US can learn from the world - 3 encouraging things!
By Laura Wells
During this coronavirus pandemic, it is easy to see that many other countries have responded more quickly and with better and more available testing and treatment than the US has.
It is also easy to see that we would benefit by shifting away from acting as if the US is a world unto itself, toward an attitude of learning from other countries. Ironically, as the three examples in this post will show, even if we only consider solutions the US has practiced in history, we would be better off now.
These three recommendations can provide encouragement. They are a film, a book and TED talk, and a blog. It is hopeful that in this millennium many people, especially young but also old, are more ready to consider solutions and other models without worrying about the word “socialist”, which has been used to weaken many good ideas in the past.
- The film was described as “one of the most genuinely, and valuably, patriotic films any American has ever made.” — Godfrey Cheshire of Roger Ebert reviews. It’s an inspiring film for those of us who love this country, and who know it can be better: Where to Invade Next? by Michael Moore. Click on the movie title to find out how to see it, or find its entry on IMDB.com.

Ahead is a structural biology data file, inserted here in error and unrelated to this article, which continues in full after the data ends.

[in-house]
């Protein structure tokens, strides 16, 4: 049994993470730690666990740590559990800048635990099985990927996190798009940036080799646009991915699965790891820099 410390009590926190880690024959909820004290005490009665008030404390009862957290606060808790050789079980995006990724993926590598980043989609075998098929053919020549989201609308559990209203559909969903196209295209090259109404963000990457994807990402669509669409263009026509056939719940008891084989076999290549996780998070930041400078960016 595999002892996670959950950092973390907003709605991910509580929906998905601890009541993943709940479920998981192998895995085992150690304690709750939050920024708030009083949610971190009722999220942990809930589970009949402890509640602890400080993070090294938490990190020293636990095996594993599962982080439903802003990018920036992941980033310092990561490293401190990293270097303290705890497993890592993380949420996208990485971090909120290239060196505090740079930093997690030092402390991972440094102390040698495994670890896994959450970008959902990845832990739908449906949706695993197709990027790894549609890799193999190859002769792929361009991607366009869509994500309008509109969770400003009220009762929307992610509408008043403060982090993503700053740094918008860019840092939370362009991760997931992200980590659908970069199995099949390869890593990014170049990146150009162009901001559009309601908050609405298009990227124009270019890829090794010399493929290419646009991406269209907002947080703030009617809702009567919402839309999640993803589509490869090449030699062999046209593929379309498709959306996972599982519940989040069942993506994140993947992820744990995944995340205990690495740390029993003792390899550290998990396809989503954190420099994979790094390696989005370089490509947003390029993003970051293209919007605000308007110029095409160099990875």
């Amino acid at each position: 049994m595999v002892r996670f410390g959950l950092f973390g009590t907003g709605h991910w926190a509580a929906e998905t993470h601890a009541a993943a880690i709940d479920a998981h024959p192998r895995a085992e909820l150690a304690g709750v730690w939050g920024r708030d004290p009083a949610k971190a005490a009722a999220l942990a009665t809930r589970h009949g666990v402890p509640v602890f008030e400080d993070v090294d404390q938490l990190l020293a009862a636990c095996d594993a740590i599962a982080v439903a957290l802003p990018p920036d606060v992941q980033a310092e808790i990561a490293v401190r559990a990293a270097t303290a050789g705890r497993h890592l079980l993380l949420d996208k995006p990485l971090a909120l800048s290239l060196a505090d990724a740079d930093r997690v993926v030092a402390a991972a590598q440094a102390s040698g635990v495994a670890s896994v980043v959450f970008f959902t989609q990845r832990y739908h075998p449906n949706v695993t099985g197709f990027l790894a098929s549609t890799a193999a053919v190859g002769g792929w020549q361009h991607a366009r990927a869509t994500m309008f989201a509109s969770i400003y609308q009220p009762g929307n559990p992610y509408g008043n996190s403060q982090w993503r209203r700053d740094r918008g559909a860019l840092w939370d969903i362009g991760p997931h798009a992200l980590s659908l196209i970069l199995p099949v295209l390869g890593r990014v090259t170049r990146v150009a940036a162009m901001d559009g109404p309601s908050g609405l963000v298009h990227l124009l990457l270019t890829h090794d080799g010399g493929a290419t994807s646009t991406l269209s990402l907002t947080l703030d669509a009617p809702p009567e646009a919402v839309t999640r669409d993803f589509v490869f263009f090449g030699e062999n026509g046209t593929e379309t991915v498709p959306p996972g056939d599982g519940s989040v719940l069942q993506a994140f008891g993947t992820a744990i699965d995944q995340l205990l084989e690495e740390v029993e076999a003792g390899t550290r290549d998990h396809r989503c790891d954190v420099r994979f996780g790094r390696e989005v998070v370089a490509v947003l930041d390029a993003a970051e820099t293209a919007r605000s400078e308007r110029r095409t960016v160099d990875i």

- Young Dutch historian Rutger Bregman has written a very readable book called Utopia for Realists: How We Can Build the Ideal World. By showing real examples from around the world including the US, Bregman makes a surprisingly realistic case for a Universal Basic Income (UBI), open borders, and a 15-hour workweek. Also, see his TED talk here.
- Venezuela is a perfect example of a country that we could learn something from in terms of effecting positive change in society, except that the doors in so many minds have been slammed shut by a relentless barrage of misinformation from our governments and media. Seven years ago this month, Hugo Chavez died, and I posted this blog, 10 things I learned from Hugo Chavez.
I hope you get a chance to experience these possible solutions. I also hope that you and yours — in other words your whole wide world — stay as healthy as possible.